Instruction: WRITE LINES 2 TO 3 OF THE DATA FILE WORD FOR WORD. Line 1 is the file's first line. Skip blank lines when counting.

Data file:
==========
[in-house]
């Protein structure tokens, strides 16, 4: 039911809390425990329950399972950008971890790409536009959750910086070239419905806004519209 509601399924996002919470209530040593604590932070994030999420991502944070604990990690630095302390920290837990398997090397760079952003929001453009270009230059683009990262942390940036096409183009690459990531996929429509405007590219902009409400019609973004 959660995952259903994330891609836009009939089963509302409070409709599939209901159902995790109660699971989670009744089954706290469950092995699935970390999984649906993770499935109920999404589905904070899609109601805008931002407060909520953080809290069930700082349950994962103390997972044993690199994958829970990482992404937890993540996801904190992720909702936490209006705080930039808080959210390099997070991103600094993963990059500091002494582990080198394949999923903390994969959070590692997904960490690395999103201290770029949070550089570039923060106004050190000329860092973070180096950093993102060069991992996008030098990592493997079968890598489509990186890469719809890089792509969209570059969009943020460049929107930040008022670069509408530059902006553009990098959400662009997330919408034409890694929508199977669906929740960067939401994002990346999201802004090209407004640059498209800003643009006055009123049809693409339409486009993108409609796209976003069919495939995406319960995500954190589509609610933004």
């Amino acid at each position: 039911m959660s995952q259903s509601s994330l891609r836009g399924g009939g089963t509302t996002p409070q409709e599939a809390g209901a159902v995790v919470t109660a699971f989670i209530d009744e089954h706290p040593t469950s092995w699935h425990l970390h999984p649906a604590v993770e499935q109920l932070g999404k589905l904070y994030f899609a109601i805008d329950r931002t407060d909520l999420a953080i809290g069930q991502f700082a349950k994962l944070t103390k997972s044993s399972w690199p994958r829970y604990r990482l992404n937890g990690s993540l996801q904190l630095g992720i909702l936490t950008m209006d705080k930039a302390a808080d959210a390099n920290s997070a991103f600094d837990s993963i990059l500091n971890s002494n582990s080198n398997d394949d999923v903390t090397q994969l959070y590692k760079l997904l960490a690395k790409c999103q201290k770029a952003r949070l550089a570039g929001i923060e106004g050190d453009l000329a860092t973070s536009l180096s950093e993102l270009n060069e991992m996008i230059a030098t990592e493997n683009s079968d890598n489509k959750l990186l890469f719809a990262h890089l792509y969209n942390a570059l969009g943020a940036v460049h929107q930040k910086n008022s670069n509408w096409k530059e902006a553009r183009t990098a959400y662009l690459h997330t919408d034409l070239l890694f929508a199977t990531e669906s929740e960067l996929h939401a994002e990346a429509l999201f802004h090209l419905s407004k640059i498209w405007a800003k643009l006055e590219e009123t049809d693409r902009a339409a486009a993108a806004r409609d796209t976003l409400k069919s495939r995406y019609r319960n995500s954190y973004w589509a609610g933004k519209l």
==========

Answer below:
């Protein structure tokens, strides 16, 4: 039911809390425990329950399972950008971890790409536009959750910086070239419905806004519209 509601399924996002919470209530040593604590932070994030999420991502944070604990990690630095302390920290837990398997090397760079952003929001453009270009230059683009990262942390940036096409183009690459990531996929429509405007590219902009409400019609973004 959660995952259903994330891609836009009939089963509302409070409709599939209901159902995790109660699971989670009744089954706290469950092995699935970390999984649906993770499935109920999404589905904070899609109601805008931002407060909520953080809290069930700082349950994962103390997972044993690199994958829970990482992404937890993540996801904190992720909702936490209006705080930039808080959210390099997070991103600094993963990059500091002494582990080198394949999923903390994969959070590692997904960490690395999103201290770029949070550089570039923060106004050190000329860092973070180096950093993102060069991992996008030098990592493997079968890598489509990186890469719809890089792509969209570059969009943020460049929107930040008022670069509408530059902006553009990098959400662009997330919408034409890694929508199977669906929740960067939401994002990346999201802004090209407004640059498209800003643009006055009123049809693409339409486009993108409609796209976003069919495939995406319960995500954190589509609610933004």
């Amino acid at each position: 039911m959660s995952q259903s509601s994330l891609r836009g399924g009939g089963t509302t996002p409070q409709e599939a809390g209901a159902v995790v919470t109660a699971f989670i209530d009744e089954h706290p040593t469950s092995w699935h425990l970390h999984p649906a604590v993770e499935q109920l932070g999404k589905l904070y994030f899609a109601i805008d329950r931002t407060d909520l999420a953080i809290g069930q991502f700082a349950k994962l944070t103390k997972s044993s399972w690199p994958r829970y604990r990482l992404n937890g990690s993540l996801q904190l630095g992720i909702l936490t950008m209006d705080k930039a302390a808080d959210a390099n920290s997070a991103f600094d837990s993963i990059l500091n971890s002494n582990s080198n398997d394949d999923v903390t090397q994969l959070y590692k760079l997904l960490a690395k790409c999103q201290k770029a952003r949070l550089a570039g929001i923060e106004g050190d453009l000329a860092t973070s536009l180096s950093e993102l270009n060069e991992m996008i230059a030098t990592e493997n683009s079968d890598n489509k959750l990186l890469f719809a990262h890089l792509y969209n942390a570059l969009g943020a940036v460049h929107q930040k910086n008022s670069n509408w096409k530059e902006a553009r183009t990098a959400y662009l690459h997330t919408d034409l070239l890694f929508a199977t990531e669906s929740e960067l996929h939401a994002e990346a429509l999201f802004h090209l419905s407004k640059i498209w405007a800003k643009l006055e590219e009123t049809d693409r902009a339409a486009a993108a806004r409609d796209t976003l409400k069919s495939r995406y019609r319960n995500s954190y973004w589509a609610g933004k519209l």